Notice how much damage that Mooney did to the runway...

Exactly none.
Looks like there's no damage to the prop. Amazing job feathering it and amazing luck that it stopped in the horizontal position!
skylab72 1
It does not look feathered.
Richard Carr 1
The Mooney’s propeller doesn’t look like it had any damage. So, the pilot must have cut the engine and stalled to stop the prop windmilling and landed without power.. Either a very good pilot or a foolhardy one. Take your pick!
bbabis 1
I see damaged prop tips. Power was probably cut in the flare but both tips were dinged before the prop stopped. It looks like the pilot also elected to use only a few degrees of flaps to save flap damage. All in all, not too costly of a landing. Mooney gear, if maintained properly, is bullet proof. Not sure what issue caused the gear up.
skylab72 1
Not Luck and not foolhardy, just a good mechanic plus a savvy pilot. Flat 6 aircraft engines have a piston at compression TDC (top dead center) three times per revolution. When you bolt-on a two-blade prop you make sure two of those TDC events happen with the prop 30 degrees off horizontal. Note the pic shows this, the prop stopped a bit more than 60 degrees past vertical. If you are facing a gear-up landing and the prop stops vertically, just bump the starter and it will stop at one of the other two positions. By the way, doing this avoids the engine rebuild since there is no prop strike.
Richard Carr 1
The propellor does not stop unless you drastically reduce the airspeed by stalling the airplane. That’s why they call it “wind”milling. But, it’s fairly easy to do and recover from at a decent altitude.

Most pilots don’t practice deadstick landings and that’s why it can be a bad idea to attempt one just to save the expense of the engine teardown and prop replacement. A gear up landing on a runway is fairly safe to accomplish when the airplane is under full control. A misjudged landing without power CAN turn into a disaster.
skylab72 1
RC, I understand the physics, and you did not even mention that the Mooney is an incredibly slick airframe that will maintain airspeed with little coaxing, so stopping a prop on one is harder than with a Cessna powered by the same engine. And yes way too few pilots actually practice pilotage. Seriously I would never suggest any pilot attempt maneuvers or procedures they are uncomfortable with. Gear up >should< never be your first dead stick.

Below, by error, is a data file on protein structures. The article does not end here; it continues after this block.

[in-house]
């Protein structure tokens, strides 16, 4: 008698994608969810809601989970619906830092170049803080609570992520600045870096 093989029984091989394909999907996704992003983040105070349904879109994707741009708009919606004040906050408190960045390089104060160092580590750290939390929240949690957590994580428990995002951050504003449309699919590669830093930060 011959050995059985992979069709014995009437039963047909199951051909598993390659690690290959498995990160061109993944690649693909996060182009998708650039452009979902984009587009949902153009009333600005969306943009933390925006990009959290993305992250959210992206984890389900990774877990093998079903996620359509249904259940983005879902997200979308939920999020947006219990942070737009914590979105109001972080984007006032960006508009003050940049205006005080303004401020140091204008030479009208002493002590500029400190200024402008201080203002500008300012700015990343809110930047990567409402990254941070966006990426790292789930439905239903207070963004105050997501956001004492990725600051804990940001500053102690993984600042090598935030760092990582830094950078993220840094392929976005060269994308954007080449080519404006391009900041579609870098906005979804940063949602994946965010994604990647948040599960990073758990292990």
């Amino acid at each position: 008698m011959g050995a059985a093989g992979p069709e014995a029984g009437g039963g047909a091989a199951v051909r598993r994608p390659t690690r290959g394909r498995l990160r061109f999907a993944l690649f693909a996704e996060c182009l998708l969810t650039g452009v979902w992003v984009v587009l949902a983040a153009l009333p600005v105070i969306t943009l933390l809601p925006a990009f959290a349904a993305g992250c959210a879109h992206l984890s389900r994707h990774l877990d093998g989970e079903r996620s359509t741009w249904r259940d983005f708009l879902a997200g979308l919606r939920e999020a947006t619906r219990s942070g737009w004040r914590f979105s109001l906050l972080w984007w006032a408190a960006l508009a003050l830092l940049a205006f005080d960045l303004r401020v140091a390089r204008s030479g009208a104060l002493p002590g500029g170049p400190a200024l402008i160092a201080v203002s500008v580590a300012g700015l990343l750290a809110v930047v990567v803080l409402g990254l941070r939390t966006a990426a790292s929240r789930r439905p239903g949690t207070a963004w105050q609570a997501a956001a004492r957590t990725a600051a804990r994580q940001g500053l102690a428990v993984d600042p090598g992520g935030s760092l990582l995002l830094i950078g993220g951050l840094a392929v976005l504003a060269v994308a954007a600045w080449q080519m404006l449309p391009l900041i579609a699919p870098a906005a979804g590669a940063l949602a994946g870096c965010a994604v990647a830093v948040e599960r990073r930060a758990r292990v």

However, I simply assert that those images suggest to me, that a “savvy” pilot in that aircraft seems to have flattened pitch to minimize windmilling, and while maintaining adequate altitude for safety, bled away enough airspeed to have stopped the prop while still airborne and managed their aircraft’s energy well enough all the way down that it came to rest very nearly in the middle of the runway. I praise the skill of the particular pilot. Mooney drivers are a slightly different breed.

I do not suggest anyone attempt any such feat if power on is an option and you do not have the skills. I do not. I’m just a mechanic that sets up two blades on flat sixes correctly, whether it is going on a retractable or not.
Poor guy, hope he had the Mooney insured .... bigly!
Richard Carr 1
Actually gear up landings are not that expensive to repair. Usually the biggest cost is to remove and tear down the engine and reinstall it. Required any time there is a sudden stoppage or damage to the propellor.
Alan Connor 0
Here is one I have been trying to figure. What is this airplane (looks like a 172) doing on the beach near Ocracoke Island (W95) airport?,-75.9627502,282m/data=!3m1!1e3!4m5!3m4!1s0x89a5d8991005b7f7:0x9d717cfef153e2f1!8m2!3d35.1043317!4d-75.9625571
WhiteKnight77 1
Looking at the Google Earth wayback machine, there are more or fewer planes there depending on the time of the year, and there is one shot with a helicopter on the helo pad. I didn't find one on the beach, but maybe a truck.
There is definitely a plane on the beach idea why though. Looks like it's stuck in the sand.
bbabis 0
It happens!